Words by Mikael Tobias and Amanda Farah. Photos by Morten Aagaard Krogh.

Albums of the year 2013

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1. Autre Ne Veut – Anxiety

Arthur Ashin’s second album oozes emotional intensity throughout, with the album title perfectly summing up Ashin’s emotions while writing this album. Whether its about the anxiety of calling his grandmother for fear of her death (“Counting”), dealing with hitting his 30’s (“Gonna Die”) or going through a break-up (“World War”). Starting off with “Play By Play”/“Counting”/“Promises”/“Ego Free, Sex Free”, Anxiety has to be one of the strongest back-to-back hit filled albums released for a while. From start to finish this is an album to you can listen to whether its a Friday night ready to go out on the town or on a relaxing Sunday morning nursing a hangover as Ashin soothes you with his alt-R’n’B.

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 2. My Bloody Valentinem b v

If you say you’ve been waiting 22 years for this record, you’re lying. Even the most faithful of My Bloody Valentine fans gave up hope of ever seeing another release from the band long ago. When this album was released in February with little ceremony and an ordering process that temporarily broke the internet, there should have been no shock that it wasn’t another Loveless. Instead we’ve been treated to unexpected guitar solos, unexpected guitar-free compositions, more of Bilinda Butcher’s beautiful voice, and a few genuine what-the-fuck-is-that-sound moments. If you say this album wasn’t worth a two-decade period of absence, you’re lying.

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3. IceageYou’re Nothing

Still pissed off, still drawing heavily on post-punk angularity and tinny black metal bleakness, Denmark’s finest return with a more diverse album than their debut. The fast tracks still explode with spit and bile (“Ecstasy”,“Coalition”), but interspersed are moments of slow, muddy thuds (“Morals”), and even the odd Hüsker Du-influenced riff (“In Haze”).  Iceage are lads of impeccable taste, whose energy elevates them out of the mire of influences that so often burdens hardcore bands. The “New Way of Danish Fuck You” might not be so new any more, but with any luck, it is far from over.

 

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Vampire Weekend

4. Vampire WeekendModern Vampires Of The City

With this album, Ezra Koenig and his gang have progressed from the afro-pop elements of earlier days to a more diverse soundscape. Evident in the infectious pop tune ‘Step’, the playful ‘Ya Hey’ with manipulated chipmunk-voices and the beautiful vocal harmonies on ‘Obvious Bicycle’. The different textures are quite seductive and ‘MVotC’ has been a recurrent visitor on my record player. On top of that Ezra Koenig has a way with lyrics that really enthrals me: ”The harpsichord is broken/The television’s fried/The city’s getting hotter than a country in decline” from ‘Finger Snap’ is a line you don’t hear everyday. A great album that showcases a great band’s development.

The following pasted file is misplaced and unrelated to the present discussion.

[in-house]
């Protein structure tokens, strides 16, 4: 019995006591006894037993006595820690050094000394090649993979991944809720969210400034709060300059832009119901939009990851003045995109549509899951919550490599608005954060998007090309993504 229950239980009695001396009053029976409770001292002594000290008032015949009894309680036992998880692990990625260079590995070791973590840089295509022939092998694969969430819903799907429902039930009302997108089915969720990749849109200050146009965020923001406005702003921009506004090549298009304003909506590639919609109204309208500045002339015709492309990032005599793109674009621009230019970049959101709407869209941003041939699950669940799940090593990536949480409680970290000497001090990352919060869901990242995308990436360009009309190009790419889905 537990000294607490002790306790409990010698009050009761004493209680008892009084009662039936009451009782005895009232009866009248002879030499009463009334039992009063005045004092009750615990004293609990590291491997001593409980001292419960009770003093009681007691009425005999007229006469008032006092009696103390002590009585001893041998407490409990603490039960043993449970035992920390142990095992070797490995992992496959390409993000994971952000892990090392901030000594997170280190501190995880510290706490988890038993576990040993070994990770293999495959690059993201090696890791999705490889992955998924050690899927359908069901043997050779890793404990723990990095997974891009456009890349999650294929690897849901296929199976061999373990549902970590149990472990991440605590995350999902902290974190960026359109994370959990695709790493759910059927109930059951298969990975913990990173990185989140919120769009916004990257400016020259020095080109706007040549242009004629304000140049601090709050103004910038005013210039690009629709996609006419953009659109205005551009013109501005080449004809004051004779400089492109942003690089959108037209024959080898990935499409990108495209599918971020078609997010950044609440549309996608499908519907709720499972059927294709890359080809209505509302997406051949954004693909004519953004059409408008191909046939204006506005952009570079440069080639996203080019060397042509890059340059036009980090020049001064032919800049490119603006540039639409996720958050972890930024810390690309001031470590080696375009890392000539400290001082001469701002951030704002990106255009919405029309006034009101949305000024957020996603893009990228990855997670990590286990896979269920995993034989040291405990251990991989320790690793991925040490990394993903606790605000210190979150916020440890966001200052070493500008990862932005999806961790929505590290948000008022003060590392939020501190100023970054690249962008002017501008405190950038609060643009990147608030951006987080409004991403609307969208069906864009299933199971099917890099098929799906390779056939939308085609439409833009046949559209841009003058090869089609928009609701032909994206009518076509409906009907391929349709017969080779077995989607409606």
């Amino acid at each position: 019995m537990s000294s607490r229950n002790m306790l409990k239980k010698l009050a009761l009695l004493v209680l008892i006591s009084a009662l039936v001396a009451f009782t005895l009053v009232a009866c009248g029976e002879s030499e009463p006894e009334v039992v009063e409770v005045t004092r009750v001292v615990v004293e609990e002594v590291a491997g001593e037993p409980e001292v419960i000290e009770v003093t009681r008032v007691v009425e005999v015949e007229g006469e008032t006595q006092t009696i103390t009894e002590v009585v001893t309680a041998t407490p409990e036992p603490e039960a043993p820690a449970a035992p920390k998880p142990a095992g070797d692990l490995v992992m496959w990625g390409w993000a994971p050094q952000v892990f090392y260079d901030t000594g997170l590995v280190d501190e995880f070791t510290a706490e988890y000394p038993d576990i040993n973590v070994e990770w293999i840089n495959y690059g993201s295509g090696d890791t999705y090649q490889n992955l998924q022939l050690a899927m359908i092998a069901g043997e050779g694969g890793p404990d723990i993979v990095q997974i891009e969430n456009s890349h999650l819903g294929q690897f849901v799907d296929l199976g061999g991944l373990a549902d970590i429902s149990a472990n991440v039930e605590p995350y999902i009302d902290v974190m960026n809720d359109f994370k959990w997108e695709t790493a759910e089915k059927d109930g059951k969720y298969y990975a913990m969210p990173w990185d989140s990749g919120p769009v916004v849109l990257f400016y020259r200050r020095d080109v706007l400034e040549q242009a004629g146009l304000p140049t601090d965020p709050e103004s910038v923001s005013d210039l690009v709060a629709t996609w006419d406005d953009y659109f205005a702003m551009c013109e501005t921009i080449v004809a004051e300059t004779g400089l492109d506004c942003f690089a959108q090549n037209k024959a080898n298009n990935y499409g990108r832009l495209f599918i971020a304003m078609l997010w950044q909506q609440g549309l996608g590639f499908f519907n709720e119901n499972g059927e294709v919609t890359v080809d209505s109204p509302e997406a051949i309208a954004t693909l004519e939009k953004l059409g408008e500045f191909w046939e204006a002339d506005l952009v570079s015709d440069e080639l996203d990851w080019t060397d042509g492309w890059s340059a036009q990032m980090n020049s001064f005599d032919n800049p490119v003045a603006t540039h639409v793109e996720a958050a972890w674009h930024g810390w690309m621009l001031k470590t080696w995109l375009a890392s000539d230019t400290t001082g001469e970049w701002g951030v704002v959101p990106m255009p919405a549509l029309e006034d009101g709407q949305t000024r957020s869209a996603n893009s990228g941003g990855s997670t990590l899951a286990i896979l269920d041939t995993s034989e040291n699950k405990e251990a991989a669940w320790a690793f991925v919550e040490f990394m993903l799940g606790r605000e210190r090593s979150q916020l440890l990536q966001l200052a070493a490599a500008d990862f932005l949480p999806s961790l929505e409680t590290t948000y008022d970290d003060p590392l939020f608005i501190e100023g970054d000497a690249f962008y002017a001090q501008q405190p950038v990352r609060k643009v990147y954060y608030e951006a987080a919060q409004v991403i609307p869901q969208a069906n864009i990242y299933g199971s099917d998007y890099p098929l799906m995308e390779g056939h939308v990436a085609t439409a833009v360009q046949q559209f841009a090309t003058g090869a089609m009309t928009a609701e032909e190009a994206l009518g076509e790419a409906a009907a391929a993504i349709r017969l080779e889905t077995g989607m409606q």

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5. Factory FloorFactory Floor

“Turn it up”. Take their advice: Factory Floor’s first album is a commanding blend of instinct and control, the human and mechanical. The trio’s double LP draws as much on minimalist, New York disco as it does on Throbbing Gristle, resulting in tracks whose power lies in the combination of cold synth lines, ghostly voices, and infectious beats (drummer Gabe respects, as we should all do, the mythical cowbell).

Nick Cave and The Bad Seeds Push The Sky Away

6. Nick Cave and The Bad SeedsPush The Sky Away

Push The Sky Away is Nick Cave & The Bad Seeds 15th studio album. The first album, where Nick Cave is the only remaining member of the original line-up, and also a masterful example of the growing collaboration between multi-instrumentalist Warren Ellis and Nick Cave. After the end of the loud and noisy Grinderman, which in large parts consists of the same people as The Bad Seeds, Push The Sky Away can be seen as return to a more quiet expression that makes you recall albums like The Boatmans Call. Nick Cave & The Bad Seeds was formed thirty years ago; Push The Sky Away is a promise of many more years of great music to come.

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7. Julia HolterLoud City Song

Loud City Song is the third album in as many years by LA-based Julia Holter. As with her earlier albums, the classically trained artists has found inspiration in artworks from the past – this time the 1958 musical Gigi. The album is diverse, yet very coherent, and Julia Holter manages to breed new life and sounds into a classical instrumentation of horns, strings, piano and drums. Loud City Song is atmospheric; it feels more accessible than her earlier albums (that are also great) without losing the playfulness and experimentation.

As she explains Loud City Song began with the end of her second album Ekstasis; more precisely the song Maxim’s III. The song need it’s own album, she thought, and what an album it got!

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8. The NationalTrouble Will Find Me

High Violet was always going to be a tough album to follow up for the Cincinnati quintet, however, I had the same thought with some of their previous albums Alligator and Boxer, they seem to effortlessly write albums start to finish that are hard hitting and grab you in a way no other band can. Trouble Will Find Me gives us an insight into the life Matt Berninger has settled into in his more mature years having admitting “…I didn’t care what the songs were going to be about, or if they were going to seem depressing, or cool, or whatever”, even so, they still manage to roll out the hits with tracks such as, “Don’t Swallow The Cap”, “Sea Of Love” and “Graceless”. 

 

Ed Harcourt

9. Ed HarcourtBack Into The Woods